|Publication number||US7979299 B1|
|Application number||US 11/158,264|
|Publication date||Jul 12, 2011|
|Filing date||Jun 21, 2005|
|Priority date||Jun 21, 2005|
|Publication number||11158264, 158264, US 7979299 B1, US 7979299B1, US-B1-7979299, US7979299 B1, US7979299B1|
|Inventors||Shail Mehta, Reed B. Breneman, John C. Stauffer, Douglas K. McIver, Vishwamitra S. Ramakrishnan, Zhidong Lu, Pavandeep S. Kalra, Brian Sheppard|
|Original Assignee||Oracle Int'l. Corp.|
|Export Citation||BiBTeX, EndNote, RefMan|
|Patent Citations (11), Non-Patent Citations (2), Referenced by (4), Classifications (12), Legal Events (4)|
|External Links: USPTO, USPTO Assignment, Espacenet|
The invention pertains to digital data processing and, more particularly, to methods and apparatus for optimizing determination of markdown schedules for goods sold by multiple retail sites. The invention has application, by way of non-limiting example, in facilitating pricing decisions by retailing chains and other enterprises.
Markdown pricing is the retailers' remedy for stagnant inventory. It can help move aged inventory off the shelf at the end of the selling season and/or make room for better selling items in the middle of the season. The difficulty retailers face is knowing when and how much to bring prices down. Markdowns that are too early or too severe will result in loss of profit, just as will those that are too late or too cautious.
Woo, “Markdown Management” (U.S. Patent Publication 20030229502A1, Dec. 11, 2003), assigned to the assignee hereof, suggests a markdown methodology that calls for estimating the price elasticity of sales of an item and, based on that, determining the maximum gross margin that can be attained for the item. That figure is then used in connection with setting or evaluating markdown scenarios for the item.
Grant, “Price Decision Support” (U.S. Patent Publication US20030028437A1, Feb. 6, 2003), also assigned to the assignee hereof, suggests employing a user interface to display markdown price recommendations that will achieve optimal gross margins. The user inputs proposed modifications to the recommendations and, thereby, investigates their impact, e.g., on gross margin.
While the above and other markdown technologies of the assignee have achieved widespread praise and acceptance in the industry, there remains room for improvement. Such is the case, by way of example, in determining markdown pricing for regional and national retailing chains, which may have tens or hundreds of stores, each selling hundreds or thousands of items. Prior art methodologies for determining markdown schedules for that many items across that many stores can require significant processing power and/or time.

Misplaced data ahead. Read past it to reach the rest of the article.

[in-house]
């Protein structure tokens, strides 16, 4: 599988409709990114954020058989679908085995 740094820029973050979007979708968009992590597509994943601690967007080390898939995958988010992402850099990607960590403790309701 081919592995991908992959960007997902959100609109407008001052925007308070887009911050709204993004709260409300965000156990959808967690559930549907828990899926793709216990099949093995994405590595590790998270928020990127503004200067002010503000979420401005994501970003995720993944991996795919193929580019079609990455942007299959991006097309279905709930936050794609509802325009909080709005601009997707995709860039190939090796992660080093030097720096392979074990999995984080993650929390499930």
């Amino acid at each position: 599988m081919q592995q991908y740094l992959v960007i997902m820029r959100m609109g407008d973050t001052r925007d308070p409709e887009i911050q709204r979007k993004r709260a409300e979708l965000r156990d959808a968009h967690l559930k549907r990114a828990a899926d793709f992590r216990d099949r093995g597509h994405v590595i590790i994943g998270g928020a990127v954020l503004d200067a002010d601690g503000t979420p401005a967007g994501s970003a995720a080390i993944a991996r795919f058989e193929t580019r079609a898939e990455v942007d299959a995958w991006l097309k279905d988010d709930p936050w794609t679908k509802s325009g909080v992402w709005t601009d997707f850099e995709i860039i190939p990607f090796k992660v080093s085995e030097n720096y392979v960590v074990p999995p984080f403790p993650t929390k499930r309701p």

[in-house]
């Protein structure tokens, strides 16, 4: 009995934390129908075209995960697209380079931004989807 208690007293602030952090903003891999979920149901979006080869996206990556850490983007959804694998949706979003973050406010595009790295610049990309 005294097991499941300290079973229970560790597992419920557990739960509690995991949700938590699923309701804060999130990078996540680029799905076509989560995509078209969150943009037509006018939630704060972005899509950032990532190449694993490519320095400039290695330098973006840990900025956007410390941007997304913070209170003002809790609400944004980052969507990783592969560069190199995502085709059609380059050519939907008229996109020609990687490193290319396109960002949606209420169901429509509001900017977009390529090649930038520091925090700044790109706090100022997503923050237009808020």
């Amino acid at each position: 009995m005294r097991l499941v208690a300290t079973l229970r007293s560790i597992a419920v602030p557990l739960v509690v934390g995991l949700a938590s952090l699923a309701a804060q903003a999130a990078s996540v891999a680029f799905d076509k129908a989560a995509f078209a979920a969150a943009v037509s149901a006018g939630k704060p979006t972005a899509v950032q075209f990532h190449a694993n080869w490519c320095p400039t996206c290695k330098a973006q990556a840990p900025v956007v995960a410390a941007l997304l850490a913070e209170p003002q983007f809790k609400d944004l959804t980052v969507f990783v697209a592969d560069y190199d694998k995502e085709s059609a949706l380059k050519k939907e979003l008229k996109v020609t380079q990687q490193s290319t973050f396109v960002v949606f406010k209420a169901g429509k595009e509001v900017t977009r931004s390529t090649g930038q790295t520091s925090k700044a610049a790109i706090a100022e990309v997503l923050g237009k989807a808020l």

An object of this invention, then, is to provide improved methods and apparatus for digital data processing. A more particular object is to provide such methods and apparatus for markdown scheduling.
A related object of the invention is to provide such method and apparatus as speed markdown pricing for regional, national and international retailing chains, among others, with a multitude of retail sites and/or selling a multitude of items.
Still another object is to provide such methods and apparatus as can be readily implemented in existing and future business process systems, automated or otherwise.
The foregoing are among the objects attained by the invention which provides, in one aspect, methods for optimizing markdown scheduling of an item (or group of related items) sold by multiple retail sites—that is, stores and/or departments in a store, chain or other retail enterprise. The sites are combined into common groups (or bins or buckets) based, for example, on a metric that is a function of current inventory of the item (or items) and its expected sales at each site.
Markdown schedules are generated for the combined grouping of stores in each bucket, rather than for individual stores that make them up, thereby speeding markdown determination and reducing computational resource requirements. A report is generated showing these markdown schedules, for use, for example, by pricing managers or other personnel. Alternatively, or in an addition, those schedules can be used in conjunction with an inventory control system to set prices for the items at the retail sites, e.g., via point of sale (POS) terminals and/or RFID or other electronic shelf displays.
Further aspects of the invention provide methods as described above in which the markdown schedules are generated based on a multiplicative demand model.
Related aspects of the invention provide methods as described above in which the groupings are based on, by way of further example, a ratio of current inventory of the item(s) at each retail site to expected sales at that site.